Wilhelm Furtwängler’s decision to remain conductor of the Berlin Philharmonic under Hitler, and his subsequent de-Nazification by the Americans, is the focus of Ronald Harwood’s 1995 play ‘Taking Sides’. It is now back on the London stage alongside Harwood’s recent work on the same theme, ‘Collaboration’, which explores Richard Strauss’s association with the regime in the 1930s and his relationship with the Jewish author and librettist Stefan Zweig.
Petroc talks to Oscar-winning Harwood about the issues of guilt, naivety, culpability and human weakness in the plays, with specially recorded extracts featuring Michael Pennington (as Furtwängler and Strauss) and David Horovitch (as Furtwängler’s post-war interrogator Major Steve Arnold and Stefan Zweig).
Taking Sides and Collaboration are at the Duchess Theatre in London until 22nd August.
The Grantham born composer Nicholas Maw died this week in Washington DC. With major works including his ‘Odyssey’ for orchestra and his four hour opera Sophie’s Choice, Maw had a remarkable talent for the large scale, but despite his break-through work Scenes and Arias at the Proms in the 1960’s, and subsequent moments of fame, many believe Maw’s music did not always receive the acclaim it was due.
Music Matters pays tribute to Maw’s legacy with contributions from Sir Simon Rattle, who conducted the first performances of Sophie’s Choice in 2002, the original ‘Sophie’ Angelika Kirchschlager, music critic Paul Driver, and fellow composers Julian Anderson and Oliver Knussen.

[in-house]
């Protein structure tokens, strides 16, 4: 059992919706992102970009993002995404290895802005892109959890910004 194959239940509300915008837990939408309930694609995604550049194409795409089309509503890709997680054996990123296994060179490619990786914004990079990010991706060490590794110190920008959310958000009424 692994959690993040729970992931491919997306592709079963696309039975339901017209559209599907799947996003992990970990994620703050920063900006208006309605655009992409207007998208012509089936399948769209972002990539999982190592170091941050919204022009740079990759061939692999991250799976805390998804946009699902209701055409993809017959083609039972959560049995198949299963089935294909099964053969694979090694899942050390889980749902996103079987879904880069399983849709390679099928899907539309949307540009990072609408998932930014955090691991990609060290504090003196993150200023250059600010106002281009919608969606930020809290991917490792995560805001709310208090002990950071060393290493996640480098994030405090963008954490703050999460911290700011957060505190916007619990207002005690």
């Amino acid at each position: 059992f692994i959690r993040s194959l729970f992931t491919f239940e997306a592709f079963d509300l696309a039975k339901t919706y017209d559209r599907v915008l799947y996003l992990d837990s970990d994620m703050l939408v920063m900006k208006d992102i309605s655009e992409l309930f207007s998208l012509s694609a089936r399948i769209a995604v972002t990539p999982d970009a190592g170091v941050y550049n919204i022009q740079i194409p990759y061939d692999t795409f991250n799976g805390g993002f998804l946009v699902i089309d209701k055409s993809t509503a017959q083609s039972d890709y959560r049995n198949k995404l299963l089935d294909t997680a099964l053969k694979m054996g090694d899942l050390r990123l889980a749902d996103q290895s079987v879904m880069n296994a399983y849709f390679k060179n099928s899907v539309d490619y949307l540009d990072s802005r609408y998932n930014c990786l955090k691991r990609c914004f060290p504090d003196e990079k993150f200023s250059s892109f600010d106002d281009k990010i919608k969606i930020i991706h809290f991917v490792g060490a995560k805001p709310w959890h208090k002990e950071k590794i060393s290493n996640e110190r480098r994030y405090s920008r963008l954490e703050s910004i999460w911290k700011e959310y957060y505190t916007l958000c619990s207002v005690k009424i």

For Polish composer Krzysztof Penderecki politics and religion have always played a central role – both themes reflected in works such as his Polish Requiem, written in 1980 for the victims of anti-government riots at the Gdansk Shipyard, or the St Luke Passion, which he recently conducted as part of Polska! Year and the ‘Sounds New Festival’ in Canterbury Cathedral.
In conversation with Petroc, Penderecki talks about his move from the avante garde to romanticism in the 1970s, his Catholic faith, Polish politics – and the 1700 trees he has planted at his home near Krakow.
Hear Penderecki’s Sextet from the ‘Sounds New Festival’ on BBC Radio 3 Hear and Now, Saturday 20 June.
Penderecki’s First Symphony was commissioned by Peterborough based firm Perkins Engines in the 1970s. Whilst the majority of new commissions since the Second World War have come directly or indirectly from the Arts Council or the BBC, it is little known that companies in the corporate sector have also played a role in bringing new works by contemporary composers to the stage.
Petroc discusses the business benefits of commissioning music with Ed McKeon from the newly formed Sound and Music and Colin Tweedy, Chief Executive of Arts and Business. With contributions from John Lewis’s Music Director Manvindar Rattan and Nicky Bennett of savings and wealth management company Old Mutual.
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